(a) rationally based on the perception of the witness,

(b) helpful to a clear understanding of the witness’ testimony or the determination of a fact in issue, and

(c) not based on scientific, technical, other specialized knowledge within the scope of Rule 702.

Rule 702 provides:

If scientific, technical, or other specialized knowledge will assist the trier of fact to understand the evidence or to determine a fact in issue, a witness qualified as an expert by knowledge, skill, experience, training, or education, may testify thereto in the form of an opinion, or otherwise, if

(1) the testimony is based upon sufficient facts or data,

(2) the testimony is the product of reliable principles and methods, and

(3) the witness has applied the principles and methods reliably to the facts of the case.

In Daubert v. Merrell Dow Pharmaceuticals, Inc., 509 U.S. 579 (1993), the United States Supreme Court reversed the Ninth Circuit Court of Appeals decision affirming the trial court’s dismissal of the plaintiffs’ lawsuit against Merrell Dow Pharmaceuticals for birth defects allegedly caused by Bendectin, a drug manufactured by Merrell Dow to prevent pregnant women from suffering morning sickness. The plaintiffs had relied on in vitro and in vivo animal studies, pharmacological studies, and reanalysis of other published studies to show that Bendectin could have caused the birth defects. Nevertheless, trial court had dismissed their lawsuit based on the Frye Rule, which prohibits the use of evidence that has been obtained from using a scientific methodology or process that has not been generally accepted in the scientific community.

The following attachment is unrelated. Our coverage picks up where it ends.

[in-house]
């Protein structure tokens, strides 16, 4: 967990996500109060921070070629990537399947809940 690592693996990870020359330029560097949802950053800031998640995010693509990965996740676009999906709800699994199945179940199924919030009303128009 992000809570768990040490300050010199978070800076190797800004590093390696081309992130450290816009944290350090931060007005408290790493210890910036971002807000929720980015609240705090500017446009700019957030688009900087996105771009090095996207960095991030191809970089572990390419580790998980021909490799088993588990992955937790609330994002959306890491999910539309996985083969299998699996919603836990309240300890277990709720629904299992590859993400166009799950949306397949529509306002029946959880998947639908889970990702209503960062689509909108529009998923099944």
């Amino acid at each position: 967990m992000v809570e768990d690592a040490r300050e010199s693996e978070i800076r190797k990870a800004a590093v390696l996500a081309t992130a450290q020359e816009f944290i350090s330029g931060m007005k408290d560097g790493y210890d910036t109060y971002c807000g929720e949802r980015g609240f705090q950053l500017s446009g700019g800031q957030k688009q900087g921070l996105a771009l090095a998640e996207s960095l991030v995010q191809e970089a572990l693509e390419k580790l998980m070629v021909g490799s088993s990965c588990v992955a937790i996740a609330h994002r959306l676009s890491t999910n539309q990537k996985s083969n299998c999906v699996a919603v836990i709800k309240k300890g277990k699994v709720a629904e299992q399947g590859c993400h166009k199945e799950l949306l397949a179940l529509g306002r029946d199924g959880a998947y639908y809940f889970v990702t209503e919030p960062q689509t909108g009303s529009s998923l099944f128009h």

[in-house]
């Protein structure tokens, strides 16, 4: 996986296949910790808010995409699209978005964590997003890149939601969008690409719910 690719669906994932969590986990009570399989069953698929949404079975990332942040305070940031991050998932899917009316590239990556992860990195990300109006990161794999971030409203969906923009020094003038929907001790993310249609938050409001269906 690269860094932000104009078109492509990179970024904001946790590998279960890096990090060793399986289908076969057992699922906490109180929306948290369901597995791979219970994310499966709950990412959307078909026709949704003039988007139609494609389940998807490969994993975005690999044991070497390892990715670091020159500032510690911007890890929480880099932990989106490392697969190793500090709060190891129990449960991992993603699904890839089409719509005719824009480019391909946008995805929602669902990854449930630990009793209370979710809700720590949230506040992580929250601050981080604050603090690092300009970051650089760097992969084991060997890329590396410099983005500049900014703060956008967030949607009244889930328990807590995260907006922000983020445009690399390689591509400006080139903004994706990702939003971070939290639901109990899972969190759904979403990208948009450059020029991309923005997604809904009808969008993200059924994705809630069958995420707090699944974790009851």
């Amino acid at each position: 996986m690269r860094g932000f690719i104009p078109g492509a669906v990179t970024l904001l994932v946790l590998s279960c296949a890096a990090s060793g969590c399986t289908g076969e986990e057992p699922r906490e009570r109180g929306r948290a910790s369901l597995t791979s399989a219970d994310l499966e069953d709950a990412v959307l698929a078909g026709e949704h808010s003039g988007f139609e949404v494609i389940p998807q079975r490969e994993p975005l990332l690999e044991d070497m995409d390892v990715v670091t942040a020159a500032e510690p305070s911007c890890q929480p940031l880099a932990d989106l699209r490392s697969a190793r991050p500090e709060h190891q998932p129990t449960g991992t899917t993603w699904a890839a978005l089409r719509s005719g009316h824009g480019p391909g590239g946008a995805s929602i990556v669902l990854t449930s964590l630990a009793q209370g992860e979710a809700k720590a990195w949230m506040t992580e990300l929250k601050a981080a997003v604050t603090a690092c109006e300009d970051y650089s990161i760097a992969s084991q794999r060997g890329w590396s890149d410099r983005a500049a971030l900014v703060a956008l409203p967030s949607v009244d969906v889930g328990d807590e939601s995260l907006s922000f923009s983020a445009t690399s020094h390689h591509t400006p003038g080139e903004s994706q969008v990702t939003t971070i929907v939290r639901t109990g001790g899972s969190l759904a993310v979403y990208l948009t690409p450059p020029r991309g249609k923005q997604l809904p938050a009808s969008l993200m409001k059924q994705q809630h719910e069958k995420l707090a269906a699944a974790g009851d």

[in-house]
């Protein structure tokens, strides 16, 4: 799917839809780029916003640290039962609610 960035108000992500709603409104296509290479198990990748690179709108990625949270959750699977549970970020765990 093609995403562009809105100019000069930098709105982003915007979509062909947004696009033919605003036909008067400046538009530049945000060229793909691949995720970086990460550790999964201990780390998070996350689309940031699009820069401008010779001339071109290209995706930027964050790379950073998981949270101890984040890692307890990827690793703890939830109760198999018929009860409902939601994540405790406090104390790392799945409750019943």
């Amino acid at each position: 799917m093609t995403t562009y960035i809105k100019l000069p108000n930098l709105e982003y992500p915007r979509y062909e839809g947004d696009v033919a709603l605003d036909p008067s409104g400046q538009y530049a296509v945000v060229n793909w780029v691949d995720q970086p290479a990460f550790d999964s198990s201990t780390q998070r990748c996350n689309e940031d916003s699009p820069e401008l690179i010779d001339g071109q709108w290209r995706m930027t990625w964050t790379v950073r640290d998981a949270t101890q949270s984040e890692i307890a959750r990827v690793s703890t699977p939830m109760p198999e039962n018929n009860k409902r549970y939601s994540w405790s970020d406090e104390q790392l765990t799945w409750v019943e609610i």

The United States Supreme Court rejected the Frye Rule in Daubert as unnecessarily restrictive of new discoveries in science because it amounted to little more than counting heads in the scientific community to determine if a principle or methodology was generally accepted rather than evaluating the merits of the new principle or methodology. Therefore, even though the scientific community had not yet generally accepted that Bendectin caused birth defects, the Court concluded that the studies relied on by the plaintiffs were sufficient such that they should have been been permitted to present them to a jury to consider.

In Daubert the Court basically appointed trial judges to function as gatekeepers in determining whether to admit evidence based on novel scientific principles or methodologies. The Court set forth a non-exclusive checklist for trial judges to apply in assessing the reliability of scientific evidence. The specific factors the Court mentioned are:

(1) whether the expert’s technique or theory can be or has been tested according to some objective process,

(2) whether the technique or theory has been subjected to peer review and publication,

(3) whether there was a known or potential rate of error for the technique or theory and, if so, whether it was applied,

(4) whether applicable laboratory standards and controls were used, and

(5) whether the technique or theory used has been generally accepted in the scientific community (which is the Frye Rule downgraded from an outcome-determinative rule to one of several factors that should be considered).